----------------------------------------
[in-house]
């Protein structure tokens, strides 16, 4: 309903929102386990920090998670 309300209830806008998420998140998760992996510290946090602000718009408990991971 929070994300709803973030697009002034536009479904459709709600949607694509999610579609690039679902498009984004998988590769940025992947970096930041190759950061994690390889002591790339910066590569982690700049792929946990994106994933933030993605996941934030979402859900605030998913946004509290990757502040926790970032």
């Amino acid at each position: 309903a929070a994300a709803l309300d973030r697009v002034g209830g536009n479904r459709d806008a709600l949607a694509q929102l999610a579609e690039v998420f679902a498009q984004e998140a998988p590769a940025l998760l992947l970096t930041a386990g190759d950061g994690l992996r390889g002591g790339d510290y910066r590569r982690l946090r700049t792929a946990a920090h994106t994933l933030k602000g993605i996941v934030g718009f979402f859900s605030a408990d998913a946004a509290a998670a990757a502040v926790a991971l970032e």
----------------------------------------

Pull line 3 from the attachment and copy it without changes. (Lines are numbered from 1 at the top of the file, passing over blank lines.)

């Amino acid at each position: 309903a929070a994300a709803l309300d973030r697009v002034g209830g536009n479904r459709d806008a709600l949607a694509q929102l999610a579609e690039v998420f679902a498009q984004e998140a998988p590769a940025l998760l992947l970096t930041a386990g190759d950061g994690l992996r390889g002591g790339d510290y910066r590569r982690l946090r700049t792929a946990a920090h994106t994933l933030k602000g993605i996941v934030g718009f979402f859900s605030a408990d998913a946004a509290a998670a990757a502040v926790a991971l970032e």